Who are you ?
My name is Alexandra, I am 35 years old, I am a translator, communications specialist, and technical writer. I guess I could call myself an independent activist: I use my art and social media to advocate for marginalized groups in my country and in the world, with a focus on feminism, lgbtq+ rights and disabled people’s rights, as well as the democratic movement in Belarus
How did you live before the movement started ? What led you personally to participate in the movement?
Apart from the fact that I am disabled, I have had a fairly comfortable life – although my family was poor, we had the opportunity to travel, I could receive medical treatment, I was able to see other countries and learn English, which later allowed me to get a very good job in IT. For the most time, I could afford most things I needed or wanted, so I considered myself lucky and did not feel the need to get involved in politics until last year (2020). Summer of 2020 was when my “comfortable apolitical bubble” exploded, when I witnessed the scope and scale of violence and oppression Alexander Lukashenko’s regime unleashed upon the Belarusians in order to remain in power. I was horrified and traumatized by all of the things I’ve read, heard, and saw with my own eyes, and I realized that it was impossible for me to distance myself and not participate in these events.
How do generally react population at the protestation ? What’s political class’ reaction (measures taken, repression)?
From the very first days it was obvious that the majority of the population supported the protests and the anti-Lukashenko movement. Even those people who were afraid to participate themselves, did something to show their support, most people tried to seek ways to contribute to the cause. It was very inspiring and unifying.
On the other hand, the political elites either ignored the events and tried to “wait until everything blew over” or quickly announced their support of the “ruling party” in order to gain the dictator’s favor and show their loyalty. Everyone who showed opposing views quickly fled the country or was arrested.
Did the gathering of the people for common demands give rise to a particular solidarity?
While the street protests were ongoing, the feeling of unity and solidarity was very strong. Every day you could go out and meet people from every background you can think of, from the highest-paid professionals to students to disabled people in wheelchairs to factory workers to former policemen. Whenever the regime would think of a new way to torture people, the people would come together and think of ways to make things better. For example, in late 2020 when it was getting cold, an entire neighbourhood in Minsk was left without water and central heating – thousands of people gathered within hours and brought water bottles, heaters and blankets. Apart from protests, people organized charity events, concerts, art projects – it was beautiful.
The movement in which you are taking part is part of a world-wide awareness, there is a connection between these movement and revolutionary movements in other countries, whether it is an ideological sharing, a convergence of demands or concrete collaboration in actions?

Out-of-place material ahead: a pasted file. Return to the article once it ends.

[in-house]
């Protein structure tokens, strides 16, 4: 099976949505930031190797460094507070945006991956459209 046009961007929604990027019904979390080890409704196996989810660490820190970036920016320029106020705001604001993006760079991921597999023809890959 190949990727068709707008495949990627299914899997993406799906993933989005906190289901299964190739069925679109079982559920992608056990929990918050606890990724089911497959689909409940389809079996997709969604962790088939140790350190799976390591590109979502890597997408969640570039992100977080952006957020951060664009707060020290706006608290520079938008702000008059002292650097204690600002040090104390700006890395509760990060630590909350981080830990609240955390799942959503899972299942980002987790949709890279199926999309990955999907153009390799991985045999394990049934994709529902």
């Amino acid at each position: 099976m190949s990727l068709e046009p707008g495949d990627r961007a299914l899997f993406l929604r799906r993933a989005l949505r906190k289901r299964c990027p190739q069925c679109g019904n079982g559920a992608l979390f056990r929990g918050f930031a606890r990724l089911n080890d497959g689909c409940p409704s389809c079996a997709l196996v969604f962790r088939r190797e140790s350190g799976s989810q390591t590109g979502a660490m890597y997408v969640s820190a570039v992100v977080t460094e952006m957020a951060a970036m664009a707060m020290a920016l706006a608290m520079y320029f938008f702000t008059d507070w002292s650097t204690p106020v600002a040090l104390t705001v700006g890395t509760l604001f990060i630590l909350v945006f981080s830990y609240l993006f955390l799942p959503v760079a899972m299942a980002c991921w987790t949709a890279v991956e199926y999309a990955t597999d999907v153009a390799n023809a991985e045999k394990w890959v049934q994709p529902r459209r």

We are thankful to receive support and solidarity from the democratic parties and movements in many countries of the world.
A revolt based on the desire for a better world, given the evolution of things today, has your vision of the “ideal world” changed? What do you hope for your country and, more broadly, for the world?
This may sound too radical and idealistic, but my dream is simple: I want to see a world where a human life is valued more than profit. I hope that someday humanity will learn that empathy is more important than power and money. That’s all that I want.
How do you experience repression and censorship on a daily basis? What does this authoritarian climate force/prevent you to do?
The way things are right now, nobody who is doing anything or has ever done anything related to protesting is safe. You can get arrested for wearing white socks with a red stripe (color of the flag used by the demonstrators), or a shirt, or a bag, or a red-white umbrella, or a sticker on your phone/laptop/car, or red-white threads in your hair, or posting a photo with anything that is white-red-white, for example a brick wall, or curtains, or a layered dessert – all of these are real examples of things people got arrested for, not a single one is made up or exaggerated.
All human rights organizations and most charities in Belarus have been eliminated. Most lawyers, human rights activists and volunteers who worked with protesters and political prisoners either lost their licenses, have been arrested, or left the country.
I could be arrested any moment for posting on social media things that are critical of Lukashenko and his politics. Every day I wake up in my home and wonder – maybe today is, finally, the day they will come and arrest me. And then, the next day, everything repeats again.
A red and white flag was seen in the demonstrations, why was this one chosen and what is its history?
I have made a video about the flag’s history, you can check it out, as well as the others: Evil Sasha on TikTok (View this vidéo)